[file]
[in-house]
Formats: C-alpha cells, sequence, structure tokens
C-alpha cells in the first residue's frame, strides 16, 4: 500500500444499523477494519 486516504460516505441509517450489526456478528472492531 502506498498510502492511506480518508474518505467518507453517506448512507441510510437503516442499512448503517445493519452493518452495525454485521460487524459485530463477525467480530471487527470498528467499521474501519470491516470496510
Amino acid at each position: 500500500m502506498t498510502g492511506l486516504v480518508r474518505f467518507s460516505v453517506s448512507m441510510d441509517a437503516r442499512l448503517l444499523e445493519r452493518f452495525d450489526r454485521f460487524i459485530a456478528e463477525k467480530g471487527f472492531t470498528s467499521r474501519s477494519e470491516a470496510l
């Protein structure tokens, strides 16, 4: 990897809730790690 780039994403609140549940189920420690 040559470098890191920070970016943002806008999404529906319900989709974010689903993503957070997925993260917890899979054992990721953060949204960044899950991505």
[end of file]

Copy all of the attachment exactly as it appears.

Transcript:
[in-house]
Formats: C-alpha cells, sequence, structure tokens
C-alpha cells in the first residue's frame, strides 16, 4: 500500500444499523477494519 486516504460516505441509517450489526456478528472492531 502506498498510502492511506480518508474518505467518507453517506448512507441510510437503516442499512448503517445493519452493518452495525454485521460487524459485530463477525467480530471487527470498528467499521474501519470491516470496510
Amino acid at each position: 500500500m502506498t498510502g492511506l486516504v480518508r474518505f467518507s460516505v453517506s448512507m441510510d441509517a437503516r442499512l448503517l444499523e445493519r452493518f452495525d450489526r454485521f460487524i459485530a456478528e463477525k467480530g471487527f472492531t470498528s467499521r474501519s477494519e470491516a470496510l
């Protein structure tokens, strides 16, 4: 990897809730790690 780039994403609140549940189920420690 040559470098890191920070970016943002806008999404529906319900989709974010689903993503957070997925993260917890899979054992990721953060949204960044899950991505």